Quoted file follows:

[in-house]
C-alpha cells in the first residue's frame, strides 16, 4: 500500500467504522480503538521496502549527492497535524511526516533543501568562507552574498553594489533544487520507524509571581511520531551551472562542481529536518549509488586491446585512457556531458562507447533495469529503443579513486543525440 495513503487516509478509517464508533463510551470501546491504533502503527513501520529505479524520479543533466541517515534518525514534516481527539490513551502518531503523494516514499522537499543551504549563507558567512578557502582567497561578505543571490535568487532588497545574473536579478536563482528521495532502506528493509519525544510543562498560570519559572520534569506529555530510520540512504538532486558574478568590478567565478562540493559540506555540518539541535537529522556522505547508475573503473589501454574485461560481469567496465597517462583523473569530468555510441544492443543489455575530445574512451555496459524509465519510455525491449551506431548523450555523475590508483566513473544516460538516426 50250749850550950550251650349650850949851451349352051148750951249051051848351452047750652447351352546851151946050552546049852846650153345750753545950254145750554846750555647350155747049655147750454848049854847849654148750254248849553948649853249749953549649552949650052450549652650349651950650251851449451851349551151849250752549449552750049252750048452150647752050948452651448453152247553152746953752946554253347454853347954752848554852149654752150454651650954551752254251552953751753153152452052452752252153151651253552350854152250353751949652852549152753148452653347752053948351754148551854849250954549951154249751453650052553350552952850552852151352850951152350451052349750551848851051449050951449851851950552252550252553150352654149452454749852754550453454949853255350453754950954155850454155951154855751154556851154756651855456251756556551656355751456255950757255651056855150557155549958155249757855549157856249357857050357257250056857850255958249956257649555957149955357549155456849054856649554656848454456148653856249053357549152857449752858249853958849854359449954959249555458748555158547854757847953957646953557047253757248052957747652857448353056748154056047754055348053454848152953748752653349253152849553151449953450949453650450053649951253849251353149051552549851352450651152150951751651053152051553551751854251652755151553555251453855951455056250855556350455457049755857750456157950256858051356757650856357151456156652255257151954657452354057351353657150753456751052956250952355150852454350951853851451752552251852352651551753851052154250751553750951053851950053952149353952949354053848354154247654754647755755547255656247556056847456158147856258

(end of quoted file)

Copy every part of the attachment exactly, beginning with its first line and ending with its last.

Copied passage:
[in-house]
C-alpha cells in the first residue's frame, strides 16, 4: 500500500467504522480503538521496502549527492497535524511526516533543501568562507552574498553594489533544487520507524509571581511520531551551472562542481529536518549509488586491446585512457556531458562507447533495469529503443579513486543525440 495513503487516509478509517464508533463510551470501546491504533502503527513501520529505479524520479543533466541517515534518525514534516481527539490513551502518531503523494516514499522537499543551504549563507558567512578557502582567497561578505543571490535568487532588497545574473536579478536563482528521495532502506528493509519525544510543562498560570519559572520534569506529555530510520540512504538532486558574478568590478567565478562540493559540506555540518539541535537529522556522505547508475573503473589501454574485461560481469567496465597517462583523473569530468555510441544492443543489455575530445574512451555496459524509465519510455525491449551506431548523450555523475590508483566513473544516460538516426 50250749850550950550251650349650850949851451349352051148750951249051051848351452047750652447351352546851151946050552546049852846650153345750753545950254145750554846750555647350155747049655147750454848049854847849654148750254248849553948649853249749953549649552949650052450549652650349651950650251851449451851349551151849250752549449552750049252750048452150647752050948452651448453152247553152746953752946554253347454853347954752848554852149654752150454651650954551752254251552953751753153152452052452752252153151651253552350854152250353751949652852549152753148452653347752053948351754148551854849250954549951154249751453650052553350552952850552852151352850951152350451052349750551848851051449050951449851851950552252550252553150352654149452454749852754550453454949853255350453754950954155850454155951154855751154556851154756651855456251756556551656355751456255950757255651056855150557155549958155249757855549157856249357857050357257250056857850255958249956257649555957149955357549155456849054856649554656848454456148653856249053357549152857449752858249853958849854359449954959249555458748555158547854757847953957646953557047253757248052957747652857448353056748154056047754055348053454848152953748752653349253152849553151449953450949453650450053649951253849251353149051552549851352450651152150951751651053152051553551751854251652755151553555251453855951455056250855556350455457049755857750456157950256858051356757650856357151456156652255257151954657452354057351353657150753456751052956250952355150852454350951853851451752552251852352651551753851052154250751553750951053851950053952149353952949354053848354154247654754647755755547255656247556056847456158147856258